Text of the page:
What is the relevance of what I call the Old Right — German National Socialism, Italian Fascism, and related interwar national-populist movements — to White Nationalism today? The question would not even arise, of course, if there were no connection at all. Many White Nationalist ideas are either direct descendants of Old Right ideologies, or they are their cousins, meaning that they share common ancestors, that they are branches of the same ideological tree.
This is what I take from the Old Right:
- Nationalism over globalization: the Old Right put the preservation and flourishing of historically existing peoples ahead of the imperatives of universal ideologies like liberalism and Communism and the homogenizing tendencies of globalizing institutions like the marketplace.
- The common good over individual liberty: the Old Right put the health of the body politic ahead of individual freedom and self-expression. One can still value liberty, private life, individuality, and private enterprise, but only to the extent that they promote a healthy society.
- Biology is central to politics: liberal individualism simply does not care about the demographic or dysgenic trends it establishes, because caring about such things is “collectivism.” The Old Right saw that the health of the body politic has everything to do with long-term demographic trends, and it took the responsibility of promoting positive rather than negative ones. Thus the Old Right promoted strong family bonds, healthy population growth, and eugenic rather than dysgenic breeding.
- Whiteness is a necessary condition of European identity. There is more to being a Frenchman or a German than being merely white, but no non-white can be a Frenchman or a German or a member of any other European people. Thus we cannot preserve European nations without preserving their racial purity.
- Jews are a distinct people who therefore belong in their own homeland, rather than scattered among European peoples. And if that were not reason enough to separate ourselves, Jews as a people are implacably hostile to non-Jews, especially Europeans, and their net effect on European civilization has been overwhelmingly negative.
Of course, since all of these ideas are based ultimately on reality, they are not unique to the Old Right. The first three principles, for instance, were simply political common sense before the Enlightenment. One could arrive at all five of these principles based on one’s own experience and reasoning, or through other intellectual and political traditions. Thus, there is no necessary connection between modern day White Nationalism and the Old Right. And that is the proper answer to those who wish to dismiss White Nationalism by linking it to the Nazis or fascists: not necessarily.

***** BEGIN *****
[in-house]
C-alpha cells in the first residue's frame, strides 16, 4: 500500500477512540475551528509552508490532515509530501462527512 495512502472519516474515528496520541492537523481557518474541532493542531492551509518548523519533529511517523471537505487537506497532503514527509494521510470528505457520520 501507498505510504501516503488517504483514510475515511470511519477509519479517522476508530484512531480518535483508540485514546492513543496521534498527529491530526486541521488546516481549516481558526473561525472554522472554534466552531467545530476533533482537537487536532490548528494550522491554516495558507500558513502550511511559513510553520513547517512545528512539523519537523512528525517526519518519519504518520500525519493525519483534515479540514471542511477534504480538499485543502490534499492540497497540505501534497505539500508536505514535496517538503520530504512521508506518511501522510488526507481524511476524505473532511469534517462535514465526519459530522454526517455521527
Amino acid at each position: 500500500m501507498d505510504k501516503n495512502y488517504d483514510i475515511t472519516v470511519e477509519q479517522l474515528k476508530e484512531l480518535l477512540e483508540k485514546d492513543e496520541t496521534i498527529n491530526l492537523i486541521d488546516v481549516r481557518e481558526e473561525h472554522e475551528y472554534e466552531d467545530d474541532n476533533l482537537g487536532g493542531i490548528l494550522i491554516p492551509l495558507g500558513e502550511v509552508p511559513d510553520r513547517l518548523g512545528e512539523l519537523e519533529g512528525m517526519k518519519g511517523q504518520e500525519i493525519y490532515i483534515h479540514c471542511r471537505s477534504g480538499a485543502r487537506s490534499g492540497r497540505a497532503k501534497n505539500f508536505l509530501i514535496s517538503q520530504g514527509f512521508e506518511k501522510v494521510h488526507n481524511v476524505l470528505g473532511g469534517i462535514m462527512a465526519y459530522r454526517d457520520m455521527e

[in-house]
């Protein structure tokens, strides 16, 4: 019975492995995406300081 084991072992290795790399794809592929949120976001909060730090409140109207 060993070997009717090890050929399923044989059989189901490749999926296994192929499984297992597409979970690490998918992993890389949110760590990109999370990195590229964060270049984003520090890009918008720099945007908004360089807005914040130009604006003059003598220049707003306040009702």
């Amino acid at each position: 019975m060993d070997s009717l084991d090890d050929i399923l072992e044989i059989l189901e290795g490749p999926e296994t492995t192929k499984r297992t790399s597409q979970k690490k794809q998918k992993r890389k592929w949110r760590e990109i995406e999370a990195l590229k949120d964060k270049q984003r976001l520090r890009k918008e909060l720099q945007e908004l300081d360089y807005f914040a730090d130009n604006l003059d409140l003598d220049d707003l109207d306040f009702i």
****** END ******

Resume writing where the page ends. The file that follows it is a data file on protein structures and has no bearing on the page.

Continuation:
For instance, in my own intellectual biography, I arrived at the first three principles through the study of classical political philosophy. I arrived at biological racism and awareness of the Jewish question through observation, conversations with friends, and reading books like The Bell Curve and The Culture of Critique. And it was only on the basis of that background that I could see truth and value in the Old Right. For instance, before I read The Culture of Critique, I saw anti-Semitism as a serious flaw in National Socialism, which I regarded as otherwise highly attractive, both aesthetically and politically-philosophically.
Of course this does not imply that I learned nothing from the Old Right — that I already knew it all. First, the Old Right made sense within my worldview. Then it added to my worldview. But it never became my worldview. And that same worldview also gave me some critical distance on it as well.
I differ from the Old Right as follows:
- I am a “universal nationalist,” meaning that I believe that ethnonationalism is good for all peoples. Thus I am opposed to imperialism, whereas Old Right regimes practiced imperialism against their fellow Europeans as well as non-whites. Defending imperialism is basically telling your neighbors that you are not above a little murder and theft when it suits you. But that is no way to build solidarity among white nations or a peaceful planet in general, to the extent to which that is possible.
- Given that White Nationalists today are concerned with the well-being of our race, both as a whole and in all its constituent ethnic parts, it makes no sense to identify White Nationalism with any particular Old Right regime, since those regimes pursued their particular national interests at the expense of other European peoples. For instance, identifying White Nationalism with German National Socialism is a self-defeating tactic when dealing with Poles or Ukrainians, regardless of the fact that a minuscule minority of these nations are broadminded enough to share such attitudes, or at least tolerate them.